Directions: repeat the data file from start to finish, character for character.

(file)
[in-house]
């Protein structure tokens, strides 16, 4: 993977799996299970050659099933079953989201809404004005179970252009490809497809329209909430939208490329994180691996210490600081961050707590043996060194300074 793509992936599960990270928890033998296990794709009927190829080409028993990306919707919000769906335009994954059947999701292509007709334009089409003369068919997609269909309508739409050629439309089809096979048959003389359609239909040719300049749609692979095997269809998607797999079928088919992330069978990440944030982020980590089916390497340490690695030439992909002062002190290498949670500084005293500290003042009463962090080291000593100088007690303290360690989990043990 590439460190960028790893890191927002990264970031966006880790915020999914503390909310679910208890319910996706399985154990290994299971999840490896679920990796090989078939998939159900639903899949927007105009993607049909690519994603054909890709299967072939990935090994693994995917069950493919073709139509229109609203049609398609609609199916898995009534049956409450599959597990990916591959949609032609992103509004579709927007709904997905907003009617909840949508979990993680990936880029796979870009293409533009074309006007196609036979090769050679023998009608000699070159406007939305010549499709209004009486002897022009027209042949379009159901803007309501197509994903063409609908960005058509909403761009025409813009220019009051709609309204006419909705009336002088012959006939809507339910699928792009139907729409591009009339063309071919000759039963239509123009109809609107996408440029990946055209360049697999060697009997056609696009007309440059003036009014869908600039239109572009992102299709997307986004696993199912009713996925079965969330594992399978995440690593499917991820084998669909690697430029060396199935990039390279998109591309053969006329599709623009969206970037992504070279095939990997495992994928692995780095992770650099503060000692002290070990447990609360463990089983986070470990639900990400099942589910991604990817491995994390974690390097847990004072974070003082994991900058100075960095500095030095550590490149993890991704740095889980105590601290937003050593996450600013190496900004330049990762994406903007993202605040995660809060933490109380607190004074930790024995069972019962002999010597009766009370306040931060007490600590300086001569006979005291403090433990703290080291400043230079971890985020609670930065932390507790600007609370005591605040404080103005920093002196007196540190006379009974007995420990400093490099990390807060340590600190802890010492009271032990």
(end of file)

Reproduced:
[in-house]
């Protein structure tokens, strides 16, 4: 993977799996299970050659099933079953989201809404004005179970252009490809497809329209909430939208490329994180691996210490600081961050707590043996060194300074 793509992936599960990270928890033998296990794709009927190829080409028993990306919707919000769906335009994954059947999701292509007709334009089409003369068919997609269909309508739409050629439309089809096979048959003389359609239909040719300049749609692979095997269809998607797999079928088919992330069978990440944030982020980590089916390497340490690695030439992909002062002190290498949670500084005293500290003042009463962090080291000593100088007690303290360690989990043990 590439460190960028790893890191927002990264970031966006880790915020999914503390909310679910208890319910996706399985154990290994299971999840490896679920990796090989078939998939159900639903899949927007105009993607049909690519994603054909890709299967072939990935090994693994995917069950493919073709139509229109609203049609398609609609199916898995009534049956409450599959597990990916591959949609032609992103509004579709927007709904997905907003009617909840949508979990993680990936880029796979870009293409533009074309006007196609036979090769050679023998009608000699070159406007939305010549499709209004009486002897022009027209042949379009159901803007309501197509994903063409609908960005058509909403761009025409813009220019009051709609309204006419909705009336002088012959006939809507339910699928792009139907729409591009009339063309071919000759039963239509123009109809609107996408440029990946055209360049697999060697009997056609696009007309440059003036009014869908600039239109572009992102299709997307986004696993199912009713996925079965969330594992399978995440690593499917991820084998669909690697430029060396199935990039390279998109591309053969006329599709623009969206970037992504070279095939990997495992994928692995780095992770650099503060000692002290070990447990609360463990089983986070470990639900990400099942589910991604990817491995994390974690390097847990004072974070003082994991900058100075960095500095030095550590490149993890991704740095889980105590601290937003050593996450600013190496900004330049990762994406903007993202605040995660809060933490109380607190004074930790024995069972019962002999010597009766009370306040931060007490600590300086001569006979005291403090433990703290080291400043230079971890985020609670930065932390507790600007609370005591605040404080103005920093002196007196540190006379009974007995420990400093490099990390807060340590600190802890010492009271032990």